Furniture brushes have soft bristles and can be used to dust/clean any delicate furniture without scratching it. You can also use a furniture tool to clean computer keyboards.
Crevice tools are used for vacuuming in tight spaces and in corners.
Upholstery nozzles have a strip of velvety material to help remove dust and fluff from upholstery.
Combination tools can combine two or all three of the above nozzles into one tool.
Mini turbo tools are a bit more specialised, and are often supplied with vacs marketed towards pet owners, such as Miele’s ‘Cat & Dog’ vacuums or Dyson’s ‘Animal’ vacs.
Mini turbo tools attach to the hose and have a small rotating brush bar, which is powered by the air drawn into the vac. They are used to remove hair from places you can't use the main floor head, such as sofas or on upholstery.
Some vacs allow you to store tools on the vac, which is convenient, while others do not. If you don’t fancy a walk to the cupboard every time you change the attachment, look for a vac that allows you to keep the main tools on board.
Here are a few quick checks you can do while you’re in the shop to find out if the vacuum you're considering is suitable for you:
Turn it on - this will give you a real impression of how noisy it is and how easy the vac is to use and manoeuvre. If you find the vac sticks to the floor and you cannot adjust the floor head or suction to help this, choose another vac.
Pick it up - vacs can weigh anywhere between 5kg and 11kg. So if you're going to be lugging a vac up and down the stairs, make sure you don't buy a model you struggle to lift.
Lay it flat - if you're going to be vacuuming under furniture, try to lay the vac flat. Some models just won’t get all the way down.
Check the bag/canister and filters - find out how easy it is to replace the bag or empty the canister. Then make sure you can get to the filters and remove them easily - they will need washing or replacing to keep your vacuum in working order.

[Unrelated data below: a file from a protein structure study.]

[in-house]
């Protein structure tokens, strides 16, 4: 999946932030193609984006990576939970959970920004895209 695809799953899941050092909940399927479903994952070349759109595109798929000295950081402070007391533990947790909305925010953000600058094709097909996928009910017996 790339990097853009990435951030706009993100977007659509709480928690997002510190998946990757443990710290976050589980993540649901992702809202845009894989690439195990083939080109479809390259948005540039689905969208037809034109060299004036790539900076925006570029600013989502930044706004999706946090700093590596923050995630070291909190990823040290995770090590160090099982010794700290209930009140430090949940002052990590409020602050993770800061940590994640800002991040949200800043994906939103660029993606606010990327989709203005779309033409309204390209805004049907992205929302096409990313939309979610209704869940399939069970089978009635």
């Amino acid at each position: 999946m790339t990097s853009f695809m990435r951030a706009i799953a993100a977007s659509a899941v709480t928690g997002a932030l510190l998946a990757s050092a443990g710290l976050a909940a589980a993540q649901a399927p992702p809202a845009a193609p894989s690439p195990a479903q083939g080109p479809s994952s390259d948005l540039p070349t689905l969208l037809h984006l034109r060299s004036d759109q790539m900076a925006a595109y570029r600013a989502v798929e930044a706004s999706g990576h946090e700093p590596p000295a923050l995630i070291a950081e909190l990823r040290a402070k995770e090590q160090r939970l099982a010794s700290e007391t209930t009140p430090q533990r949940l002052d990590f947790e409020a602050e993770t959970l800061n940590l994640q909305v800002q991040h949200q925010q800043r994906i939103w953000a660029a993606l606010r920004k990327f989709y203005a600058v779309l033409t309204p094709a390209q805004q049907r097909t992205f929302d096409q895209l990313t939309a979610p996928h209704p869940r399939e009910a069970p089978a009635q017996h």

Cordless vacuums are also known as stick vacuum cleaners, and are becoming more popular in the UK.
They run off a battery that will give you between 20 and 60 minutes of cleaning time, depending on the model. When you’re done, the vacuum will need to be put back on charge.
The advantage of cordless vacuums is that they’re often much lighter than normal vacs and have no cord to get in the way when you’re cleaning.
But they don’t have the attachments to help you get into corners or deal with surfaces other than the floor, such as upholstery.
You may not want to replace your normal vacuum with a cordless model, but having one on hand could be convenient for quick, on-the-spot cleaning.
We have reviewed vacuum cleaners priced from £45 to over £500. Our extensive testing shows that it’s worth paying at least £100 to get a good vacuum cleaner, though the exceptional vacs that earn our Best Buy recommendations start at around the £200 mark.
But just because a model has a high price doesn’t mean you’re getting a good vacuum cleaner. We’ve discovered plenty of terrible vacs priced at £200 or over, so to avoid making an expensive mistake, make sure you read our vacuum cleaner reviews.